'ICKMERS ALBERT DONALD RICKMERS, SR. ALBERT D. RICKMERS, SR., 90, passed away on March 26, 2014. Born to Otto and Laura (Kyle) Rickmers on June 29, 1923 in Benton, Pennsylvania, Albert Rickmers lived on the small family farm until Otto's massive stroke suddenly left Albert and his 11 siblings fatherless during the depth of The Great Depression. Albert and four brothers (Leo, Claude, Paul, and William) were sent to the HERSHEY School for Fatherless Children where he lived in GREEN HILLS-FARM SEVEN. Rickmers was an accomplished athlete, became a skilled carpenter, and developed an interest in math while in HERSHEY. One of Rickmers' proudest moments in life came in 1970 when the HERSHEY School named him their "ALUMNUS of the YEAR". AWARD WINNING EDUCATOR: Rickmers earned his bachelor's degree and teaching certification from Bloomsburg State College, his first masters degree from Saint Bonaventure University and his second and third masters degrees from the Rochester Institute of Technology (RIT). Rickmers taught high school math and science, coached sports, and played minor league baseball while living in Ellicottville, NY in the early 1950s. In 1955, Rickmers was recruited to Rochester, New York to join the faculty of RIT's up and coming School of Graphic Arts and Photographic Science. An expert in the burgeoning new field of applied statistics, Rickmers earned tenure and Full Professor status at a relatively young age. It was no surprise when Professor Rickmers was named RIT's "Teacher of the Year". Not only could he make the challenging subject of applied statistics come alive for his students year after year, the textbook he and Professor Hollis Todd co-authored, STATISTICS - AN INTRODUCTION (McGraw Hill) became required reading in universities around the world and has been translated into over a dozen languages. Rickmers also authored several ground breaking articles for leading professional journals about the use of applied statistics to achieve quality assurance. His work in non-parametrics was particularly noteworthy. Rickmers was named a Fellow in the American Society of Quality Control (ASQC). GLOBAL CORPORATE CONSULTANT: The consulting firm of Rickmers, Shoemaker, and Todd (RST Associates) was formed in response to the numerous requests from major corporations for assistance in utilizing applied statistics to improve quality and production processes. During one consulting assignment, Rickmers participated in the creation of bar coding for product identification and inventory control. Rickmers was among a small group of pioneers in the field of applied statistics that included Doctors Ed Deming, Joe Juran, Mason Wescott, Phillip Crosby, Richard Freund, and Fred Leone. On some weekends and during semester breaks, Professor Rickmers provided consulting services for Xerox Corporation, Eastman Kodak, Cormac, and other companies. Then, for 10 years following his retirement from RIT in 1980, Professor Rickmers traveled around the world on a full time basis for Xerox Corporation, Eastman Kodak, Hoechst Celanese, SE Johnson, and James River Graphics. SERVICE TO OUR COUNTRY: After Rickmers graduated from HERSHEY, he signed up for the US Marine Corps. The recruiters recognized his potential and assigned him to INSTRUCTOR duty teaching pilots and bombardiers in the B25 airplanes. Rickmers helped to perfect the accuracy of NORDON bombsights used during World War II. His military service did not end when he was discharged with honors from the US MARINES in 1946. Professor Rickmers was one of the core faculty members for the US NAVY and US AIR FORCE contracts with RIT's School of Graphic Arts and Photographic Sciences. Numerous graduates of these special programs went on to important careers in the Central Intelligence Agency (CIA). Professor Rickmers was granted high level security clearance and the US Air Force sought his assistance during the Cuban Missile Crisis in the early 1960s. The work and advice of Professor Rickmers played a crucial role in national security, particularly during the Cold War. AS A FATHER, Rickmers took the time to attend parent/teacher conferences, concerts, science fairs, graduations, etc. He helped his children with homework (especially math). He served as a deacon in church and was a Sunday school teacher for several years. He drove his children to music lessons, band practice, and doctor's appointments. He brought his children with him to the farmer's market and grocery store. Professor Rickmers enjoyed playing cards (including bridge) and watching baseball. PROFESSOR RICKMERS IS SURVIVED BY: - children - Katharine Christopher (attorney), Albert D. Rickmers, Jr. (engineer), Aldonna R. Ambler (business growth consultant), and Martha R. Rodwell (nonprofit executive). - stepchildren - Jean and Richard Cotton, Robert and Antonia Fasick, Rick Scaggs, and Cynthia and Brian Yentes - grandchildren - Carla (Julie) Christopher, Debbie and Shawn Powell, Danielle and Carl Chatterton, Steve and Susan Boreing, Mason Rickmers, Stephan and Kialee Rodwell, Devin Rodwell, Erika Rodwell, and Sheila Rodwell - step grandchildren - Richard Cotton, Jr., Jennifer Cotton, Elise Fasick, Kevin Fasick, and Brian Kunkel - great grandchildren - Janessa Powell, Landyn Powell, JaeLyn Chatterton, Carson Chatterton, Ty Boreing, Ethan Boreing, Khloe Boreing, DeAsia Rodwell, Alyssa Rodwell, and Jayce Santos Professor Rickmers was predeceased by son Jonathan Rickmers, first wife Zelda Cutlip Rickmers, second wife Rena Cutlip Fasick Rickmers, son-in-law Chester W. Ambler III, and step daughter Janet Scaggs. FRIENDS AND RELATIVES ARE INVITED to a memorial service for Professor Rickmers beginning at 2 p.m. on Monday, March 31, 2014 at CROSSROADS United Methodist Church at 43454 Crossroads Drive in Ashburn, Virginia 20147. Professor Rickmers' ashes will be interned later at a private family service at Grove Place Cemetery 2775 Chili Avenue Rochester, NY 14624. IN LIEU OF FLOWERS, the family of Professor Rickmers requests that donations be sent to: HERO of Washtenaw County, in Michigan; , or the American Red Cross. ONLINE CONDOLENCES, can be made at:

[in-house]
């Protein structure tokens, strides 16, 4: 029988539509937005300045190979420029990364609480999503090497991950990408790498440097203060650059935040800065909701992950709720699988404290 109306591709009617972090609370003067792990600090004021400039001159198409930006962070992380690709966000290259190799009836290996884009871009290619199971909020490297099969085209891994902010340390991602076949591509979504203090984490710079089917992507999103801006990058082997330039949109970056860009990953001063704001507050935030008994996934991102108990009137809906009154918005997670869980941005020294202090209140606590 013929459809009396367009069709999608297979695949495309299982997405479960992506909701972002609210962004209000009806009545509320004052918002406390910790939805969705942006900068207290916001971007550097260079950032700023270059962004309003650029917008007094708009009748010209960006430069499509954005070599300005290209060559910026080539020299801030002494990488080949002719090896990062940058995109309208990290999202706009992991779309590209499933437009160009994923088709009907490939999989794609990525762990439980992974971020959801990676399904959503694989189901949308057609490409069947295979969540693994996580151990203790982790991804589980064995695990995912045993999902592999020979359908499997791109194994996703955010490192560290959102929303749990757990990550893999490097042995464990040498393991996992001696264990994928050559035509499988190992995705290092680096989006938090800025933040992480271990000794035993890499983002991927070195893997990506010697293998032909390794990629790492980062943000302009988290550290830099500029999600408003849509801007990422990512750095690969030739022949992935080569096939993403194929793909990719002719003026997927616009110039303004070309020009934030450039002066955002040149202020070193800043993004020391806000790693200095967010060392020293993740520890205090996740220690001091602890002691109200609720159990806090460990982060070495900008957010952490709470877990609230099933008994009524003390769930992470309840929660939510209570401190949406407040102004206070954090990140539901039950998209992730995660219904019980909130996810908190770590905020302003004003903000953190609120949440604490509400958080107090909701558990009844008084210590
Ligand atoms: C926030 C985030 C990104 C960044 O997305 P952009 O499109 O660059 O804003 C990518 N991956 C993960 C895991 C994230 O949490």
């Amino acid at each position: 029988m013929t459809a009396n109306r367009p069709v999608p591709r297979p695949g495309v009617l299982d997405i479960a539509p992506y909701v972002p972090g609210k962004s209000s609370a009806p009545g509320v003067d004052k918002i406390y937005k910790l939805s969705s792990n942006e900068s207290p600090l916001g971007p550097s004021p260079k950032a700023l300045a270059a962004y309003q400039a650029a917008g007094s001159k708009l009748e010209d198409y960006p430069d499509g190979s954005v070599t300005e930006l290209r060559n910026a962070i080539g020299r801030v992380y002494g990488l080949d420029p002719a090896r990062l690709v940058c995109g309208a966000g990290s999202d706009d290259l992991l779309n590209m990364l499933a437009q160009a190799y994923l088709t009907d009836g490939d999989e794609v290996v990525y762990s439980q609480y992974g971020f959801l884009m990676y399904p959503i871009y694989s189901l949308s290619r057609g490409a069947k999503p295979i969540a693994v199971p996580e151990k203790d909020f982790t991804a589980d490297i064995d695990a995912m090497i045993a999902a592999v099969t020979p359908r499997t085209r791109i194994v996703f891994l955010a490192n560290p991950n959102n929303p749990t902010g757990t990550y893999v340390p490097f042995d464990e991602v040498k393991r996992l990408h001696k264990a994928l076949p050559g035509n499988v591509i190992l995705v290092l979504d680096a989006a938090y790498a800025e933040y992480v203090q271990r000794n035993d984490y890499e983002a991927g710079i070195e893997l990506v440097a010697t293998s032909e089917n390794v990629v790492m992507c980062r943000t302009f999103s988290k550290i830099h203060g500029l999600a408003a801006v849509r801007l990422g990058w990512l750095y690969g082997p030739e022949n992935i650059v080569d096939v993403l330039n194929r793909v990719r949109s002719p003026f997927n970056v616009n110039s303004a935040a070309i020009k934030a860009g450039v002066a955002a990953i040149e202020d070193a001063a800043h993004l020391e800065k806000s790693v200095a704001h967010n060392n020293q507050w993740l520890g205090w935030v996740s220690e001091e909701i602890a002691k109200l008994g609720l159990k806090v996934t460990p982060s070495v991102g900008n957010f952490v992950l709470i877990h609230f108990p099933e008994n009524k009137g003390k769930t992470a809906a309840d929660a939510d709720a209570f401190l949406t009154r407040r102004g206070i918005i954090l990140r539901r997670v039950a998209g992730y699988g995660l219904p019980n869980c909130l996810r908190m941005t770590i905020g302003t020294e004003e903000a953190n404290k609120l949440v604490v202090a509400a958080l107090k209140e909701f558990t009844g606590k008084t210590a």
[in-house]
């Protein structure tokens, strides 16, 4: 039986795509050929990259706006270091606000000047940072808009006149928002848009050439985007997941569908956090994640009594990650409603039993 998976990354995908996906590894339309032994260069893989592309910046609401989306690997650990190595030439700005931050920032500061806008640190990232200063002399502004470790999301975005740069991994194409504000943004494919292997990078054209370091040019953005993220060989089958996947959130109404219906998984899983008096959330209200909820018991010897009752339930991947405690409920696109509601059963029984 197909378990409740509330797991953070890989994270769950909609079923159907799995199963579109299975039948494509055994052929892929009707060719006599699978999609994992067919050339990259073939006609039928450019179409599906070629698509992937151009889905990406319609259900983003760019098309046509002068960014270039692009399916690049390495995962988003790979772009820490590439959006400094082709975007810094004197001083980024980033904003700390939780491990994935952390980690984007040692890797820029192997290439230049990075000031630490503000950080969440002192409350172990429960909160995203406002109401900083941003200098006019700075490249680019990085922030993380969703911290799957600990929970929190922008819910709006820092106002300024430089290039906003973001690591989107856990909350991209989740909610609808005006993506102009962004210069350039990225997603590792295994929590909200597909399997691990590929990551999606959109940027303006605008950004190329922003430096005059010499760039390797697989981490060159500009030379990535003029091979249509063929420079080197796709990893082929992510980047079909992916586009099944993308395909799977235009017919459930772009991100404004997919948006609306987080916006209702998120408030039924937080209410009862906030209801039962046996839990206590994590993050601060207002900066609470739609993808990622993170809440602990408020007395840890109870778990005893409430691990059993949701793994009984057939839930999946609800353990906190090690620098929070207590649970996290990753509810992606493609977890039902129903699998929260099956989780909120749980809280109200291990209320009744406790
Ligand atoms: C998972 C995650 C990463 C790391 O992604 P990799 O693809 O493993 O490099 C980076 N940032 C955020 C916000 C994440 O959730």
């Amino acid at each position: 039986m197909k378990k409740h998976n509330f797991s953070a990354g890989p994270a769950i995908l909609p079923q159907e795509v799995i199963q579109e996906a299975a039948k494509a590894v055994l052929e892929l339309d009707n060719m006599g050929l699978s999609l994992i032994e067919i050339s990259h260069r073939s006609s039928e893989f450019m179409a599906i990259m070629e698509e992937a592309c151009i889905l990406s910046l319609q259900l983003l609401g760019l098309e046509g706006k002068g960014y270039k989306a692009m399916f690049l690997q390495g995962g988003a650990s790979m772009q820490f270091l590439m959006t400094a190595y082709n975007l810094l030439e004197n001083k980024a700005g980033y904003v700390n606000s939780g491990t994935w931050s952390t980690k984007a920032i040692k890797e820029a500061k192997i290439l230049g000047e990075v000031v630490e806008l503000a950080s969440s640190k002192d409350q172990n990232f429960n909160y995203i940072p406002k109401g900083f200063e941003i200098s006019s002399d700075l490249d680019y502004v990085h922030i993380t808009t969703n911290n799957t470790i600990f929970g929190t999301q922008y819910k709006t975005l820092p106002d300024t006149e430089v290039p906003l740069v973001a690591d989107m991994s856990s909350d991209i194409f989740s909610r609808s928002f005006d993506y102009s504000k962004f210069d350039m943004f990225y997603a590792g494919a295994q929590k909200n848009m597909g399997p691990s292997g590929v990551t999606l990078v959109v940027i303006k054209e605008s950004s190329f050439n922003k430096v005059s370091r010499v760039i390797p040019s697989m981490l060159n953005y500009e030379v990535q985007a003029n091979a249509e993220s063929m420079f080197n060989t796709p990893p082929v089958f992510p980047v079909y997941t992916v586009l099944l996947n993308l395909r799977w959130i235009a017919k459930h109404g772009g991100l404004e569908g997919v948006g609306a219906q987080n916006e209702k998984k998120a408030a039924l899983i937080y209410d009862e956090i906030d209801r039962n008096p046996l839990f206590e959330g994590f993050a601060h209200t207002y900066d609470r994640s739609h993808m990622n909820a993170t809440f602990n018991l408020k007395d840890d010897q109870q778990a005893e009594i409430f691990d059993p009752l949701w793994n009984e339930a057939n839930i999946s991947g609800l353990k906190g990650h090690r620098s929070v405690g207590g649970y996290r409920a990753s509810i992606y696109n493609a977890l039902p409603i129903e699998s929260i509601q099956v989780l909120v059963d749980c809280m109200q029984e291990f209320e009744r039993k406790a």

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Published in The Washington Post on Mar. 30, 2014